Starting-up within Microsoft: Bing BigIndex System (Maguro)

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You might be thinking, what does “Starting-up within Microsoft” mean?

Though it is not very common, at Microsoft we occasionally incubate products or technologies from a ground-up. Typically at any group at Microsoft we do have short-term, mid-term and long-term focus. Incubation of new technologies can happen for different focuses and needs and mostly they are considered as long-term bets.

Maguro ~ The Big Tuna

Big Tuna
Source: nationalgeographic.com

Maguro means tuna in Japanese language. But, why we incubated Maguro? We were not Google, our index was only a fraction of what Google had in 2010, and we did not have as big of a budget as Google.

We realized that one way to stay alive is to increase our index size, so our goal was to scale our index size from low to high tens of Billion Documents with technology that can support up to 1 Trillion documents.

Using the current architecture, then, was not financially feasible as it will be too expensive, besides it will hit a perf bottleneck at that scale. Hence we incubated Maguro, a system for efficiently searching very large collections of text content of up to 1 trillion documents at low cost.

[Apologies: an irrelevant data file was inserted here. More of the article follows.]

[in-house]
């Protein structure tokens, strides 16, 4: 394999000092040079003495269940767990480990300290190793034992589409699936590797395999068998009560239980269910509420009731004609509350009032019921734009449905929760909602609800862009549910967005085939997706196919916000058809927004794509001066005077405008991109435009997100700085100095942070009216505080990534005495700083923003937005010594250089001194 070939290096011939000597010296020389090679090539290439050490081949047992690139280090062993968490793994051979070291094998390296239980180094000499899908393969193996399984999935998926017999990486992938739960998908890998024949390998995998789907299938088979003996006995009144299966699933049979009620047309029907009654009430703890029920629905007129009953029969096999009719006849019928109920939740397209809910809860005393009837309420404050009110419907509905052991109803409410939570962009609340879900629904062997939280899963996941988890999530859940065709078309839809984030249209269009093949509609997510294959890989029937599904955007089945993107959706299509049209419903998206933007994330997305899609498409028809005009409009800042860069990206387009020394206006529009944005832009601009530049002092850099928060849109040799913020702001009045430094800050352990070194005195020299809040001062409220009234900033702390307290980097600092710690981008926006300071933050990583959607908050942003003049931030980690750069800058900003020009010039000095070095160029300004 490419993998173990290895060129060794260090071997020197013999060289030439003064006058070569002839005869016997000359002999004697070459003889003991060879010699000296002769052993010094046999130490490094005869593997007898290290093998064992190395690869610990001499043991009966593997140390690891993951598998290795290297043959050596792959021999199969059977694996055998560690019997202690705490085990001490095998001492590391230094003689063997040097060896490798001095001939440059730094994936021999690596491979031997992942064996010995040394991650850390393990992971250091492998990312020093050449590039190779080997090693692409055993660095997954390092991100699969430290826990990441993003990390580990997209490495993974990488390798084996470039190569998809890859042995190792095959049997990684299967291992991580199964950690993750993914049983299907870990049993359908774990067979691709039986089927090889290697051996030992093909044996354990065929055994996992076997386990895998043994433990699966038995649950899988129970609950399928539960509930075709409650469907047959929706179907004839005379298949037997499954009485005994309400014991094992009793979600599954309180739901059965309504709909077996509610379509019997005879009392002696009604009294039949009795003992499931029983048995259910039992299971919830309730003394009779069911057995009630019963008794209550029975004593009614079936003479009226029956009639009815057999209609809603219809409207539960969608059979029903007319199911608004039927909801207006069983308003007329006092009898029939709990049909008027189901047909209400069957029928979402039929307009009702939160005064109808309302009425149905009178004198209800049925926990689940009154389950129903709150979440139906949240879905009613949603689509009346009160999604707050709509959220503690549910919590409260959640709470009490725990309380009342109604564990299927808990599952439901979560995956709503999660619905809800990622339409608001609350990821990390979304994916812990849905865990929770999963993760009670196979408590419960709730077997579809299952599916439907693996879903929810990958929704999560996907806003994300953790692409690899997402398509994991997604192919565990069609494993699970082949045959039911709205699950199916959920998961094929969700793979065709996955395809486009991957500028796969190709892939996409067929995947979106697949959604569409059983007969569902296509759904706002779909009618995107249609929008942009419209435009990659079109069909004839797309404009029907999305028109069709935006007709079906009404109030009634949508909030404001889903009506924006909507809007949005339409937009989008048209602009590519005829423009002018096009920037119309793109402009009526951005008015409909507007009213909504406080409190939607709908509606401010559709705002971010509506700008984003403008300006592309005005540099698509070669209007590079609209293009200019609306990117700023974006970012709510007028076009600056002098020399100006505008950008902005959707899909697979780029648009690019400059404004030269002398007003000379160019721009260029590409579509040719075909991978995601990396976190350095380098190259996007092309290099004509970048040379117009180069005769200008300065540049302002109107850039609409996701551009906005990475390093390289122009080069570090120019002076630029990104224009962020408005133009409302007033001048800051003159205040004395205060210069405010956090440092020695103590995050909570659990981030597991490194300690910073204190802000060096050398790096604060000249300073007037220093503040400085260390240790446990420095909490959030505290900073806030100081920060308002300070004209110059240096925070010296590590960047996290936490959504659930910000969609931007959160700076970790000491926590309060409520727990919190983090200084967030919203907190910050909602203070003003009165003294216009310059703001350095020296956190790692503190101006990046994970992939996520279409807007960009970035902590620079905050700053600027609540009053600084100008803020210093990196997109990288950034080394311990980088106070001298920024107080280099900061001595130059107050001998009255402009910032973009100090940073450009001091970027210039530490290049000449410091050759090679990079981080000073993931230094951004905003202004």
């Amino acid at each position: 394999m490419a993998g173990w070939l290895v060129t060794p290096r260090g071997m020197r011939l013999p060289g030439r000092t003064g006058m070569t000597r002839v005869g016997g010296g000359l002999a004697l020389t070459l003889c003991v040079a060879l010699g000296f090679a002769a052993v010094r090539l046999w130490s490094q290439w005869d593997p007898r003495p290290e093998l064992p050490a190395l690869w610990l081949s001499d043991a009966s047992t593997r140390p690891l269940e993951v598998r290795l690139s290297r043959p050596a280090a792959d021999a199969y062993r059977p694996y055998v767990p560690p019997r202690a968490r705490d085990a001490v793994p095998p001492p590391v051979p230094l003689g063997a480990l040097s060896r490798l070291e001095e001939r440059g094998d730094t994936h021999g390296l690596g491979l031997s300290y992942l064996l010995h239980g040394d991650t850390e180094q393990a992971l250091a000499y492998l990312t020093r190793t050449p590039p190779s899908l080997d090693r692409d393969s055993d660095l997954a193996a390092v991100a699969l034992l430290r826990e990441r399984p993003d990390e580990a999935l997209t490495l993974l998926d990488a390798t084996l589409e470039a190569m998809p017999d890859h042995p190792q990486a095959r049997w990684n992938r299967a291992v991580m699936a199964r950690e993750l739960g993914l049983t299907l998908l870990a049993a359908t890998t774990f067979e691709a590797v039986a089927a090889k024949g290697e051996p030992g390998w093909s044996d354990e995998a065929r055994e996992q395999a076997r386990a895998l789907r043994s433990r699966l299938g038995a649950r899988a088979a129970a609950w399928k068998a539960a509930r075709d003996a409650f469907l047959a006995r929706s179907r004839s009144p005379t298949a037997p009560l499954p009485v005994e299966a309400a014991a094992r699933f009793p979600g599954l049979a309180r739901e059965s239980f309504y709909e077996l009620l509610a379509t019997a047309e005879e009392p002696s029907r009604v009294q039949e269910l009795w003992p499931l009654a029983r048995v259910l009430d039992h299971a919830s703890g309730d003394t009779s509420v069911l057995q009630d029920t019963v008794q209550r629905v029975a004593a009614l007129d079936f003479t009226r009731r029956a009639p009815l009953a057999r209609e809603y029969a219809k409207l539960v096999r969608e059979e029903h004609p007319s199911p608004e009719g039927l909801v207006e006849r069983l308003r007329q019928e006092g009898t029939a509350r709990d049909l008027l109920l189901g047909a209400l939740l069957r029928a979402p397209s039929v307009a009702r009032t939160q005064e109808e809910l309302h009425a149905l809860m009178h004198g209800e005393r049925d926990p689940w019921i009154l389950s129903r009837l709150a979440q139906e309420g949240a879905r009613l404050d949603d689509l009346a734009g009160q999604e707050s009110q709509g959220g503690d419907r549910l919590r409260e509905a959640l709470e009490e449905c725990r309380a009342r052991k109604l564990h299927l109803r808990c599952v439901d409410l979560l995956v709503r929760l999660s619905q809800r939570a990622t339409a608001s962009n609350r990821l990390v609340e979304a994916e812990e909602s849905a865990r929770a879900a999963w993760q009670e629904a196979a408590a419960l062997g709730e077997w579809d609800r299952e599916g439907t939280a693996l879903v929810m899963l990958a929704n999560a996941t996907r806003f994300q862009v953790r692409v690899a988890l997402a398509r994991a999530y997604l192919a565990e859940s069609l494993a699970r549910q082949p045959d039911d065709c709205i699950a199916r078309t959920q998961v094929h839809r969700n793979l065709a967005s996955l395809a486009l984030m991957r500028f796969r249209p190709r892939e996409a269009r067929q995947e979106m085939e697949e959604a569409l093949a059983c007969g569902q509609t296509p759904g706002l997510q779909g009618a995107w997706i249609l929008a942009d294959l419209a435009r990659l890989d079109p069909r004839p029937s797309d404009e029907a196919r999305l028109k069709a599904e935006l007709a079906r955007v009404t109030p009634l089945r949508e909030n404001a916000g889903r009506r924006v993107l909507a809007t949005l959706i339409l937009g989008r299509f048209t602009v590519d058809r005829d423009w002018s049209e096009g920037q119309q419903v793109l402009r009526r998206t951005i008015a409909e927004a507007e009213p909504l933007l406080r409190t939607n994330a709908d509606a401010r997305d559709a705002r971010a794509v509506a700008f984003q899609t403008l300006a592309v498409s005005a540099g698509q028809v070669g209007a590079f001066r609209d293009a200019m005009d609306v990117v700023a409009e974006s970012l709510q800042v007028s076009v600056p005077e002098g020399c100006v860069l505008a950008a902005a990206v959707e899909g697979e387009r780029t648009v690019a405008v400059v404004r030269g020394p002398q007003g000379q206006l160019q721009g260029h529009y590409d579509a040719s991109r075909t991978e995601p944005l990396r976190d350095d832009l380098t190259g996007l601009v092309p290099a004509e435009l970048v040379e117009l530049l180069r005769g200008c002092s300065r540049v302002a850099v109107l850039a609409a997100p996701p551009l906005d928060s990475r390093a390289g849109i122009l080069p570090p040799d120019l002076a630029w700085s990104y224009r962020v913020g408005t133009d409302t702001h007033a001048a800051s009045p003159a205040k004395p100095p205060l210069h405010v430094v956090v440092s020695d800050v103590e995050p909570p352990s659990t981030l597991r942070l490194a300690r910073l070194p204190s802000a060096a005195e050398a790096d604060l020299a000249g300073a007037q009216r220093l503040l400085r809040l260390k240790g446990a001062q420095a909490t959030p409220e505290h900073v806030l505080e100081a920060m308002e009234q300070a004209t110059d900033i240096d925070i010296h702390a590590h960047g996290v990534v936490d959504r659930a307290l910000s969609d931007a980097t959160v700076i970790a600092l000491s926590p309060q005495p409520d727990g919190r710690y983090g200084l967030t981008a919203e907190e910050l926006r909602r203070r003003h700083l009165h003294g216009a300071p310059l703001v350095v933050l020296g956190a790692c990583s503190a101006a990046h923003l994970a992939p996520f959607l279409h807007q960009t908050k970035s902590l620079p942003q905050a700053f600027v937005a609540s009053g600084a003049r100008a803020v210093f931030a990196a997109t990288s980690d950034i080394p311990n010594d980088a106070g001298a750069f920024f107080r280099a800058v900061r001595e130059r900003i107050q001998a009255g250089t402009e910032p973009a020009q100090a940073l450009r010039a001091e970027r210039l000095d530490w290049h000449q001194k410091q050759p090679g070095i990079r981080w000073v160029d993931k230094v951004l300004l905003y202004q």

Search Engine

Search engine (single box)
Search engine (single box)

Imagine a single server Search Engine, if each document (forward index unit) and reverse index can be compressed to about says 1kb – with 32GBytes of memory roughly you can hold 32Millions of documents. There are trillions of web documents on the Internet, mathematically roughly 35,000 servers for one copy of index, for about 500-1000 QPS, for 20-30K QPS, means for the capacity you will need 30-60 x 35,000 = 1M – 2M servers. $1-4Bn investment!

With Maguro we aim to at least build the system with the investment requirement of 1/10th of conventional architecture. We aim to put up to 100M or more docs per node ~ 4Bn docs per segment ~ and let’s say hypothetically the segment size is around 40 nodes; it requires 250 segments for 1Trillion web documents. With 10K machines per capacity unit (serving row) and assume the traffics requires us to build 10 capacity rows; it requires roughly 100K machines roughly 1/10th of the capacity required without Maguro technology.

Head vs Tail

Head vs long tail keywords
Source: neilpatel

We make money from head contents, but we retain customers from tail contents. If customers search for something that is not in index, since switching cost is virtually zero, they can jump right away. The irony is that the cost to hold up tail contents is way too high.

The web content distribution follows the Power law distribution, where a relative change in one quantity results in a proportional relative change in the other quantity, independent of the initial size of those quantities: one quantity varies as a power of another. [1]

When resource is limited, it means you need strategy. In statistics, a long tail of some distributions is the portion of the distribution having a large number of occurrences far from the “head” or central part of the distribution. This insight gives you some hints the needs for a different treatment of the web contents.